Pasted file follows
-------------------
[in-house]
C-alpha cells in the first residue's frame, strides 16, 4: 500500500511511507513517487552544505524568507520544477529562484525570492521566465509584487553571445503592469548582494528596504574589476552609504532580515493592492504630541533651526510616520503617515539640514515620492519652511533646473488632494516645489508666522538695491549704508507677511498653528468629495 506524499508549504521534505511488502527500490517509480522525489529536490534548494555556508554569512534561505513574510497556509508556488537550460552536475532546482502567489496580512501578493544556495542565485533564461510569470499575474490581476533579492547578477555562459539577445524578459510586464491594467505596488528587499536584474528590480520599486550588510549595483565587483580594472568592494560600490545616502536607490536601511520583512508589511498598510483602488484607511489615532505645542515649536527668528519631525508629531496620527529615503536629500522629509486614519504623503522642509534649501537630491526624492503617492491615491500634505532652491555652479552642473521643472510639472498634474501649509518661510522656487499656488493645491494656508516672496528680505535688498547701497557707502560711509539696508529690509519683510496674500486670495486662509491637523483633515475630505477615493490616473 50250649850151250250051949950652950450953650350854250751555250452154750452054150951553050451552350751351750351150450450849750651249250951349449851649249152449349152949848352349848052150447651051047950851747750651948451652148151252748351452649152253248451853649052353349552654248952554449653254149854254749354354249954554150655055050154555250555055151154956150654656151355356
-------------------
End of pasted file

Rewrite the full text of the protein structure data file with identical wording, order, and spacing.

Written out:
[in-house]
C-alpha cells in the first residue's frame, strides 16, 4: 500500500511511507513517487552544505524568507520544477529562484525570492521566465509584487553571445503592469548582494528596504574589476552609504532580515493592492504630541533651526510616520503617515539640514515620492519652511533646473488632494516645489508666522538695491549704508507677511498653528468629495 506524499508549504521534505511488502527500490517509480522525489529536490534548494555556508554569512534561505513574510497556509508556488537550460552536475532546482502567489496580512501578493544556495542565485533564461510569470499575474490581476533579492547578477555562459539577445524578459510586464491594467505596488528587499536584474528590480520599486550588510549595483565587483580594472568592494560600490545616502536607490536601511520583512508589511498598510483602488484607511489615532505645542515649536527668528519631525508629531496620527529615503536629500522629509486614519504623503522642509534649501537630491526624492503617492491615491500634505532652491555652479552642473521643472510639472498634474501649509518661510522656487499656488493645491494656508516672496528680505535688498547701497557707502560711509539696508529690509519683510496674500486670495486662509491637523483633515475630505477615493490616473 50250649850151250250051949950652950450953650350854250751555250452154750452054150951553050451552350751351750351150450450849750651249250951349449851649249152449349152949848352349848052150447651051047950851747750651948451652148151252748351452649152253248451853649052353349552654248952554449653254149854254749354354249954554150655055050154555250555055151154956150654656151355356